A prospective study of genetic factors, human laboratory phenotypes, and heavy drinking in late adolescence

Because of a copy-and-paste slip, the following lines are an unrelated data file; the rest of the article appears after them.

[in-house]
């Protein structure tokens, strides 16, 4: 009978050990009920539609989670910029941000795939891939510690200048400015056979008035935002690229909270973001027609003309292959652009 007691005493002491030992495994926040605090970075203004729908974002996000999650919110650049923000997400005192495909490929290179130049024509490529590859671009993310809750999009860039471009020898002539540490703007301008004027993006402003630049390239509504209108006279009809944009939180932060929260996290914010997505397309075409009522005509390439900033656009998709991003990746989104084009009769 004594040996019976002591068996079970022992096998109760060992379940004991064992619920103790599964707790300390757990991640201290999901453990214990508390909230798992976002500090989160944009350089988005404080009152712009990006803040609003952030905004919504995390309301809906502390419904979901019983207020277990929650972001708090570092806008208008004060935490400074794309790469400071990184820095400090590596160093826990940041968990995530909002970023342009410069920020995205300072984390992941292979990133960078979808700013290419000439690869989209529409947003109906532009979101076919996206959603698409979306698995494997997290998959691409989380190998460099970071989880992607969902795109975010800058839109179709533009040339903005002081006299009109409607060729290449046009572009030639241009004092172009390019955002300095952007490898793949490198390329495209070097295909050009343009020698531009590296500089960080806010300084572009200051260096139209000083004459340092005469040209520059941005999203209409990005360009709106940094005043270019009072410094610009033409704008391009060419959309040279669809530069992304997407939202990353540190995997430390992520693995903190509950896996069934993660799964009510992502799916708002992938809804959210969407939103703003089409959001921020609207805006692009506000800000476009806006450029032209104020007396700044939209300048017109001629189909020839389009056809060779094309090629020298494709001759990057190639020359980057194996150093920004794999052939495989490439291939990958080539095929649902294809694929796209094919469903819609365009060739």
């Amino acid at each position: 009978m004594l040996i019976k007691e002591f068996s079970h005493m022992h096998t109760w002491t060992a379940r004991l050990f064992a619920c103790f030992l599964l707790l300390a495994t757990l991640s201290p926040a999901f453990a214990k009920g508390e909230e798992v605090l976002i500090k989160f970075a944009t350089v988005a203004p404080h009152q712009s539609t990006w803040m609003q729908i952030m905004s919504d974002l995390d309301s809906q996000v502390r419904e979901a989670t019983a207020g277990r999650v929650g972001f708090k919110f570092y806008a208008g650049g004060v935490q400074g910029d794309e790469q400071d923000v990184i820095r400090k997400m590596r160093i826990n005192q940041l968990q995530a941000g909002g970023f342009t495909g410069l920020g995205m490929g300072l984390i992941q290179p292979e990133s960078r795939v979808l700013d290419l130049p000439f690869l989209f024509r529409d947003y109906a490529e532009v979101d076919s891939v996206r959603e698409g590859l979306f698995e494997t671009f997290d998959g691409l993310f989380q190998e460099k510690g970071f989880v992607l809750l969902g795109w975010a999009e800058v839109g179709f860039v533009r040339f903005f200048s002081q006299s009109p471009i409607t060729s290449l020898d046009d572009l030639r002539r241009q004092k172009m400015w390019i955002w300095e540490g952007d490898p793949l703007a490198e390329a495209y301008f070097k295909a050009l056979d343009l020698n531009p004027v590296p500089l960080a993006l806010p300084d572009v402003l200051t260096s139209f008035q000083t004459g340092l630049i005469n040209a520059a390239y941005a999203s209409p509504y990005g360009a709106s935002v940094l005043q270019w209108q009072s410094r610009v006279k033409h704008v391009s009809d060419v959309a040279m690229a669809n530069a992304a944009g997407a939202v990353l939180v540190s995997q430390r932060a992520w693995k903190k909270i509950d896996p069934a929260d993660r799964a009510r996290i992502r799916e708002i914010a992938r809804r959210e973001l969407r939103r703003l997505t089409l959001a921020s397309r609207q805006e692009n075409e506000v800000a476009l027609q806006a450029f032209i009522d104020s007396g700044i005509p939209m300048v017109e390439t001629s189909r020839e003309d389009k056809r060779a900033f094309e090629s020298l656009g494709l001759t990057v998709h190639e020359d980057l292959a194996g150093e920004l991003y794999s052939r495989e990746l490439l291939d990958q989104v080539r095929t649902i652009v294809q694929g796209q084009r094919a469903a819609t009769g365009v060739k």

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Subjective responses to alcohol are considered candidate endophenotypes for alcohol use disorder and appear to anticipate future consumption. However, prospective studies have been rare, and laboratory research has typically examined subjective responses absent measures of self-administration. This study examined the association of subjective responses with subsequent laboratory self-administration, also evaluating laboratory phenotypes in relation to putative genetic risk factors [family history (FH) of alcohol dependence and OPRM1 genotype] and subsequent heavy drinking. Participants (N = 61, M = 19.89 years, SD = 0.86) completed laboratory sessions involving intravenous alcohol challenge (Session 1) and free-access intravenous self-administration (Session 2), followed by prospective assessments. Multilevel modeling showed that higher reported stimulation and lower sedation during Session 1 independently predicted greater alcohol self-administration during Session 2. Although self-administration did not differ by FH group, participants with the OPRM1 118G allele evidenced steeper breath alcohol concentration (BrAC) trajectories and greater peak BrAC relative to 118A homozygous participants. Prospective analyses supported significant indirect associations between Session 1 subjective responses and 6-month heavy drinking via peak BrAC in Session 2. Additionally, significant indirect associations of FH (via Session 1 stimulation and Session 2 peak BrAC) and OPRM1 (via peak BrAC) with follow-up heavy drinking were observed. These results further support the utility of human laboratory phenotypes in prospective studies of alcohol use disorder risk and highlight the potential role of self-administration phenotypes in longitudinal research.

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